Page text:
Biological interactions

Trace amounts of lithium are present in the world's oceans and in some organisms, although the element serves no apparent vital biological function in humans. The lithium ion Li+ administered as any of several lithium salts has proved to be useful as a mood stabilizing substance, becuase of neurological effects of Lithium ion in the human body.

Industrial uses

More than one-half of the lithium compounds consumed are used in the manufacture of glass, ceramics and aluminum. Lithium is also used in making synthetic rubber, greases and other lubricants.

Lithium batteries are increasingly being invoked as an alternative to traditional batteries, and also in new battery applications such as electric car batteries, although costs can be quite high. Lithium is mixed with other light metals such as aluminum and magnesium to form strong, light-weight alloys (an alloy is a mixture of metals). Some lithium, in the form of lithium carbonate or lithium citrate, is used as medicine to treat gout (an inflammation of joints) and to treat some syndromes of mental illness.

Nuclear Applications

Lithium-6 can be employed as a source of tritium, as well as a neutron absorber in nuclear fusion reactions. Naturally occurring lithium contains about seven and one half percent 6Li, from which extensive amounts of  6Li have been produced by isotope separation for use in nuclear weaponry. 7Li subsequently gained traction in its viability as a nuclear reactor coolant.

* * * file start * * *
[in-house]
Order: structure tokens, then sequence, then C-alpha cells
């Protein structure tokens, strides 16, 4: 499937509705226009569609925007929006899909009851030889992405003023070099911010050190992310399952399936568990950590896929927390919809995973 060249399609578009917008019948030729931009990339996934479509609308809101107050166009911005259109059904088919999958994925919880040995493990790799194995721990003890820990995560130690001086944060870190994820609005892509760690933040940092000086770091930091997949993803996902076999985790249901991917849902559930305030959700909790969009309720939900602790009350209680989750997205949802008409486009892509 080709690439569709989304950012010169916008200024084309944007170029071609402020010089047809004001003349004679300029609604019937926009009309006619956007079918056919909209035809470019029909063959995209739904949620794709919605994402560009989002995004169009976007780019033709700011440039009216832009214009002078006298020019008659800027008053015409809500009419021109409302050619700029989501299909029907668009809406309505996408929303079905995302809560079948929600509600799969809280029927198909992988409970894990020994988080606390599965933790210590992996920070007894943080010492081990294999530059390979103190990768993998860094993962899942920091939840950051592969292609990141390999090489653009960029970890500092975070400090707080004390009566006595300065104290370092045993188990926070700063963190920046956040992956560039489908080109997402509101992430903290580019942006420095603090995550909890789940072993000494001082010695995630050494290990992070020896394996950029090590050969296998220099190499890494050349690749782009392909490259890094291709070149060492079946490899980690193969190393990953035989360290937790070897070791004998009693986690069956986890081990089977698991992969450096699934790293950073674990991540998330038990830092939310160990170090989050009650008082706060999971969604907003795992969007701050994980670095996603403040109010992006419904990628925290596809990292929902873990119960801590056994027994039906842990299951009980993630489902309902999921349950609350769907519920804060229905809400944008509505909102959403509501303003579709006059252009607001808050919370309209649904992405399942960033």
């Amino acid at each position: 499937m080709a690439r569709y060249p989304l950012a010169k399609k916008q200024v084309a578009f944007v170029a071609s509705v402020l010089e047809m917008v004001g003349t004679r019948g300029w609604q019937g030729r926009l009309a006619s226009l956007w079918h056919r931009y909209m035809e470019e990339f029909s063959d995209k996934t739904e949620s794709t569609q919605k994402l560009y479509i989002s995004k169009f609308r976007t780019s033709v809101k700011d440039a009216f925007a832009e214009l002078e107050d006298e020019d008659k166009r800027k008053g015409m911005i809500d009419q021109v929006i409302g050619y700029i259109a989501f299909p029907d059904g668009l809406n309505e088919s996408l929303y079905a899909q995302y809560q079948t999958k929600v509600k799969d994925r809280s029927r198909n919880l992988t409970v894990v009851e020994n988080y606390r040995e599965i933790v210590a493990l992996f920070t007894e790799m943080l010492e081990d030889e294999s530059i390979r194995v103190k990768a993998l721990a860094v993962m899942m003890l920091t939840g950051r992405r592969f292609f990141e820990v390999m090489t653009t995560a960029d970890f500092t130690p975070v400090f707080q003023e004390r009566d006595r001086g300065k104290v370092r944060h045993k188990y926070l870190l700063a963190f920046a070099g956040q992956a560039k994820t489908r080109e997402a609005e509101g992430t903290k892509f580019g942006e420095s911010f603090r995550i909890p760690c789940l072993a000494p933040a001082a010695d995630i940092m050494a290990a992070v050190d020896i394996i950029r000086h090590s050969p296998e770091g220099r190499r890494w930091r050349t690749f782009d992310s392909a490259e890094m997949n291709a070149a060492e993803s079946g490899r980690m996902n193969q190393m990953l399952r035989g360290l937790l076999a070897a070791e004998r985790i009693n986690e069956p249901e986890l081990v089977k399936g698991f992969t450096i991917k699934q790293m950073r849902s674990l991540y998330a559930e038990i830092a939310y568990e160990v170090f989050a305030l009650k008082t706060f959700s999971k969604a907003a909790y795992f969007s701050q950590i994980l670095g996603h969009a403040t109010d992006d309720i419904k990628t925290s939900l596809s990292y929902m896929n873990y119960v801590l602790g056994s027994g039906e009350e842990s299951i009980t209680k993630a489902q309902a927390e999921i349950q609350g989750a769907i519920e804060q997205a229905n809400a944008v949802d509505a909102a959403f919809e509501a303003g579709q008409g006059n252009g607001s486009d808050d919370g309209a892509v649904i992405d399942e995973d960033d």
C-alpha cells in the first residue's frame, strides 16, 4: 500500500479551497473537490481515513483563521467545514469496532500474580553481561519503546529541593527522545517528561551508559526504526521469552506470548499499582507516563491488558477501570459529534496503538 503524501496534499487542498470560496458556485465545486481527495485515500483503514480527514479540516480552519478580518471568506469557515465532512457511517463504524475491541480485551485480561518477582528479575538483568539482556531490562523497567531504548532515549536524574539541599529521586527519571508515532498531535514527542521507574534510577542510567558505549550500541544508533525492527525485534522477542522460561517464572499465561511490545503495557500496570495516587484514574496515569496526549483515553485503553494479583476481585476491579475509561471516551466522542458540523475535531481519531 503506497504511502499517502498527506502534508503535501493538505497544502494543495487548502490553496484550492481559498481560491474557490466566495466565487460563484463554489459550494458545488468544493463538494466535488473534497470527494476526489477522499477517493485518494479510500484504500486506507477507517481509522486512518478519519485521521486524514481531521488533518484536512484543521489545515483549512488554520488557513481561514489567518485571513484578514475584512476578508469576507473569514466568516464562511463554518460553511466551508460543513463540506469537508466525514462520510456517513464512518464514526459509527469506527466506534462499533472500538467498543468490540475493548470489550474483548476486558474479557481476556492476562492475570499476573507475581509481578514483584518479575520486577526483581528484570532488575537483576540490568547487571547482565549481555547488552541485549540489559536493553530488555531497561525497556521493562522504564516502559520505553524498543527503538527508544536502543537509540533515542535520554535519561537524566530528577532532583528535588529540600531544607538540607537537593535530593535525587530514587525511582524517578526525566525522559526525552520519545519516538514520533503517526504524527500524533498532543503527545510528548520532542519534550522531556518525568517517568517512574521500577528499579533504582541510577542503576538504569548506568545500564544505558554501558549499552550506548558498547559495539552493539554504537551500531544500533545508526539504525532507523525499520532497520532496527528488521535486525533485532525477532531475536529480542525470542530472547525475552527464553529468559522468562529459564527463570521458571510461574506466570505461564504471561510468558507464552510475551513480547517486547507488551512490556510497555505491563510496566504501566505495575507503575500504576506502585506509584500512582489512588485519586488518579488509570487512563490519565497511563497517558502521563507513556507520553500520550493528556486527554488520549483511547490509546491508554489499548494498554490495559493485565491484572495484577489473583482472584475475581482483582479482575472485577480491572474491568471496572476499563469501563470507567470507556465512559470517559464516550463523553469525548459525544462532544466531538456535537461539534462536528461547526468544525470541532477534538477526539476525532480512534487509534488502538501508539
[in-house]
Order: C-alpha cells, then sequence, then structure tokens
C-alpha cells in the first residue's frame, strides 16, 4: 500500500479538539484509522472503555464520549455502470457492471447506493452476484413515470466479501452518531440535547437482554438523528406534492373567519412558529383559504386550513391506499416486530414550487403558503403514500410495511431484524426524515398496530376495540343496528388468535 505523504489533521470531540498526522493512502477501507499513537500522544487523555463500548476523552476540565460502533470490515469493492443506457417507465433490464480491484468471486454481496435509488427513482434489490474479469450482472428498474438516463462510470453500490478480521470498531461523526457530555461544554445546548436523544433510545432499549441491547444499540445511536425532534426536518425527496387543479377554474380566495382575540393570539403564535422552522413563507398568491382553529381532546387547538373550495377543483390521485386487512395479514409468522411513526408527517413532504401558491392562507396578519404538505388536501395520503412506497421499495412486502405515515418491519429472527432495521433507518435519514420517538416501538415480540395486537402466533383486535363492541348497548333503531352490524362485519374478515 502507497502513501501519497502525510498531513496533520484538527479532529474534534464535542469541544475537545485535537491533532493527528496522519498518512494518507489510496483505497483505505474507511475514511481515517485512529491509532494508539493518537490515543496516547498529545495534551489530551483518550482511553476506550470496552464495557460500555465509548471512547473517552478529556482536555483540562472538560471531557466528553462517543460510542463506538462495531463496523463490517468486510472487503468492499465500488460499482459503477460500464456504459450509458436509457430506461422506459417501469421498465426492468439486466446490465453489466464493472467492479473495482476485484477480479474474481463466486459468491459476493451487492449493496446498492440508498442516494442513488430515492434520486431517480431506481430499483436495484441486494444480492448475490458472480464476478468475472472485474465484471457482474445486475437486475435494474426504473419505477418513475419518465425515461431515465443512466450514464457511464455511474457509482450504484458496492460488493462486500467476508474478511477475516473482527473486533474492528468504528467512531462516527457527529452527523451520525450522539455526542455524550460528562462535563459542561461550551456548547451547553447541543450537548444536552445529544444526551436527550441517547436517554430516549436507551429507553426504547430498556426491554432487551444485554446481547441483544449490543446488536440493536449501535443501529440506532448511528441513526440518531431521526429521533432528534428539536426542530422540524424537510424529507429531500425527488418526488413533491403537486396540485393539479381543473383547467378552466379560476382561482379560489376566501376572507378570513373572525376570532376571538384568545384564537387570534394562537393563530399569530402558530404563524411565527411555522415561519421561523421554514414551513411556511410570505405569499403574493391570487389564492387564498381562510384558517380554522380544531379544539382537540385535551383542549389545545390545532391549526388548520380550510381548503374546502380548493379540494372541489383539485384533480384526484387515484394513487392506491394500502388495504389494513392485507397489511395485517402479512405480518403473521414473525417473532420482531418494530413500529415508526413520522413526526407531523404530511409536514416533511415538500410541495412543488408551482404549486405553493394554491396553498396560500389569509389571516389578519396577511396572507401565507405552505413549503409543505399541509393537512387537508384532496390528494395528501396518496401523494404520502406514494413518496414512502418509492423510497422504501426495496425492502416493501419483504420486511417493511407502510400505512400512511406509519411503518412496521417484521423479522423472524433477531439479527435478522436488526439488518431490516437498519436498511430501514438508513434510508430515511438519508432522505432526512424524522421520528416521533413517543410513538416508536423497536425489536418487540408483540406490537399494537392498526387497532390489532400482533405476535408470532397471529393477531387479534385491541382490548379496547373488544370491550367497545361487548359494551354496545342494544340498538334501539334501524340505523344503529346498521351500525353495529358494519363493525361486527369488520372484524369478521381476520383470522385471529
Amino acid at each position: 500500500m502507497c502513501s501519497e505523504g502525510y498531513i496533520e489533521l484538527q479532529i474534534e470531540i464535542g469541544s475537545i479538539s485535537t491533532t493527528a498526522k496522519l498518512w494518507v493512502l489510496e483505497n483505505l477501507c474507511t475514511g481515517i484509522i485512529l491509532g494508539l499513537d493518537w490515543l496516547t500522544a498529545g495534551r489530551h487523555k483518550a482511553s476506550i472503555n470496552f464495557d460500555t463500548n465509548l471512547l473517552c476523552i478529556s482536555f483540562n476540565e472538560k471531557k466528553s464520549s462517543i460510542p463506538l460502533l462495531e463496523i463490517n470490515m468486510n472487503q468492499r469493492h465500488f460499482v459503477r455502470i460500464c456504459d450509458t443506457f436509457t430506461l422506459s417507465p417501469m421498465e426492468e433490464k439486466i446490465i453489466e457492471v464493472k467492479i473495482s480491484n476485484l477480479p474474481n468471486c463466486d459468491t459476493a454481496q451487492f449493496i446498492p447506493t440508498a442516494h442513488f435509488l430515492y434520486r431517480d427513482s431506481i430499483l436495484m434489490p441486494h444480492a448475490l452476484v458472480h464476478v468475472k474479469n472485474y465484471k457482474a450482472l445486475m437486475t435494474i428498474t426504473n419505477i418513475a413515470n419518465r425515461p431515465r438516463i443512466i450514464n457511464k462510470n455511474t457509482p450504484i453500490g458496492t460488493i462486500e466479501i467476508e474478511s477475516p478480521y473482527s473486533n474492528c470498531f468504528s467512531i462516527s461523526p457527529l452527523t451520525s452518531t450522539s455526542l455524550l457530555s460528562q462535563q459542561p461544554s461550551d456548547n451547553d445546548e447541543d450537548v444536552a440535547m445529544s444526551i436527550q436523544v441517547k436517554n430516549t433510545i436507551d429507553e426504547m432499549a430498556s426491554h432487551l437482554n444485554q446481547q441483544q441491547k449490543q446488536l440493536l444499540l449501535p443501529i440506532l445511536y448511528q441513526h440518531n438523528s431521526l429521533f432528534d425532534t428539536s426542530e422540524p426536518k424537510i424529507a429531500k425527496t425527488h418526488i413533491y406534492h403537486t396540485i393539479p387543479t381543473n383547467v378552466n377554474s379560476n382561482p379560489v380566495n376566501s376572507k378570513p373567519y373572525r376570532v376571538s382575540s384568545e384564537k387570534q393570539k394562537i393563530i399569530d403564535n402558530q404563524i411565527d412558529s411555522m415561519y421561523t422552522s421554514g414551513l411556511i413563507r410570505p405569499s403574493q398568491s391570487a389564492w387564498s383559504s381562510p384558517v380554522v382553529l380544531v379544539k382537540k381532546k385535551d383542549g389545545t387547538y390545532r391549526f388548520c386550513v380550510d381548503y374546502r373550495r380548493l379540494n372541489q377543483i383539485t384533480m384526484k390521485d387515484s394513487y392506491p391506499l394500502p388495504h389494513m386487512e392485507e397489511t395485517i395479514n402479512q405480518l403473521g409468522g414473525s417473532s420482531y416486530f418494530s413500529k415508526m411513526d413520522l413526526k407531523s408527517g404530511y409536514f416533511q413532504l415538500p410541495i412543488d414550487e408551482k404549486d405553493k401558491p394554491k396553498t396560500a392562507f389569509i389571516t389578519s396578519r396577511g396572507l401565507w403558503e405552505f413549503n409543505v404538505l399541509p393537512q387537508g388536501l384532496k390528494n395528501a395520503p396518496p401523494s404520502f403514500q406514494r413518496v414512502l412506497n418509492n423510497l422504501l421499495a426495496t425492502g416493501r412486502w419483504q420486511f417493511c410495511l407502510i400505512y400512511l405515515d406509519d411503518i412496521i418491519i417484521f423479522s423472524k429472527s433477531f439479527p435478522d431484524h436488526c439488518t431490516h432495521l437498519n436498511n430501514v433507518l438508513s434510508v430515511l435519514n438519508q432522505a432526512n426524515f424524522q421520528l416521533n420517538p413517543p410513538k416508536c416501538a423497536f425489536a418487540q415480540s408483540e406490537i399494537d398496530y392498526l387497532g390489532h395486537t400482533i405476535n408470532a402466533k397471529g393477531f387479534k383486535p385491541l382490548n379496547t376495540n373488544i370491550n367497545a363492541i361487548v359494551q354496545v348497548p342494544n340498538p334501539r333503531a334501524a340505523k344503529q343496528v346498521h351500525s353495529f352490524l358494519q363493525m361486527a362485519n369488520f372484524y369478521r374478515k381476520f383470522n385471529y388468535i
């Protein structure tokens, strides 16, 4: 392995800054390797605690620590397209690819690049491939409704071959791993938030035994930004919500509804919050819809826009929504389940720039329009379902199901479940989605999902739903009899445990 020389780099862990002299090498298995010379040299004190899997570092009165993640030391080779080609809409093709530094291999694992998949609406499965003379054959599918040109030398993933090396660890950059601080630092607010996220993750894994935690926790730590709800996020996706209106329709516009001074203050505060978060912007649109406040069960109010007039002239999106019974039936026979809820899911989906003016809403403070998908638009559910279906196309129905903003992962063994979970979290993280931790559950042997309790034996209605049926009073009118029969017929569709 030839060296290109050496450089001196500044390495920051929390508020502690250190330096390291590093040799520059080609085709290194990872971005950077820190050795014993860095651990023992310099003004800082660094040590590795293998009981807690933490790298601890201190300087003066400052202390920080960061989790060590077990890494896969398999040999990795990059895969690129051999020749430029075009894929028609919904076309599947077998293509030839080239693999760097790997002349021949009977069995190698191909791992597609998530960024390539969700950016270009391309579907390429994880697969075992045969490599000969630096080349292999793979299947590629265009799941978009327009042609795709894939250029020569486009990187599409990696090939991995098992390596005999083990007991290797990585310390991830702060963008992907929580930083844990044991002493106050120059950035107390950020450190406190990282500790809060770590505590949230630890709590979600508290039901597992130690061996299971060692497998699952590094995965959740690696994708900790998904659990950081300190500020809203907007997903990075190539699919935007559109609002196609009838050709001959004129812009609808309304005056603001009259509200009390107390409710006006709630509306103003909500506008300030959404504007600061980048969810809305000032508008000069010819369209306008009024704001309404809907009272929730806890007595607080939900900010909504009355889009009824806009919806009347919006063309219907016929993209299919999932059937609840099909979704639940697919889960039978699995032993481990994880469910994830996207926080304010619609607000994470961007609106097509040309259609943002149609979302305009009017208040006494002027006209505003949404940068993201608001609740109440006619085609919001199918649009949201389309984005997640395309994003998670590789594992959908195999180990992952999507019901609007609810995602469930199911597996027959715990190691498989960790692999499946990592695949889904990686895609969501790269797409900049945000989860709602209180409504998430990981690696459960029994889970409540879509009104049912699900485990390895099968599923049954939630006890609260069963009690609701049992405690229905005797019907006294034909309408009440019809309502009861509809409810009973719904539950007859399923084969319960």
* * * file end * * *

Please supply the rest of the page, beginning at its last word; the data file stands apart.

In the early development of hydrogen bomb technology, lithium deuteride was a favored nuclear fusion fuel. Upon bombardment by neutrons, 6Li and 7Li each emit tritium; this reaction, not fully understood at the time of the Teller-Ulam design, was responsible for the out of control yield in an early hydrogen bomb test. Tritium fuses with deuterium in a nuclear fusion reaction.

Substitutes and Alternative Sources

Potassium compounds can be used in glass and ceramic production. Greases can be made using calcium soaps, for example, in place of lithium compounds. In some cases, glass, polymers and resins can be used in place of aluminum-lithium alloys. Zinc, magnesium, nickel and cadmium, and even mercury, can be used to make batteries in place of lithium. (It must be noted that mercury is being phased out of use due to the fact it is so poisonous.)

Further Reading

  • Robert E.Krebs. 2006. The History and Use of Our Earth's Chemical Elements: A Reference Guide. Westport, Conn.: Greenwood Press. ISBN 0-313-33438-2
  • D.R.Lide, ed. 2005. CRC Handbook of Chemistry and Physics (86th ed.). Boca Raton (FL): CRC Press.
  • Common Minerals and Their Uses, Mineral Information Institute.
  • More than 170 Mineral Photographs, Mineral Information Institute.
  • Norman N.Greenwood and A.Earnshaw. 1984. Chemistry of the Elements. Oxford: Pergamon. ISBN 0-08-022057-6

 

Disclaimer: This article  contains information that was originally published by the Mineral Information Institute. Topic editors and authors for the Encyclopedia of Earth have edited its content and added new information. The use of information from the Mineral Information Institute should not be construed as support for or endorsement by that organization for any new information added by EoE personnel, or for any editing of the original content.

 

Glossary

Citation

Institute, M. (2012). Lithium. Retrieved from http://www.eoearth.org/view/article/154268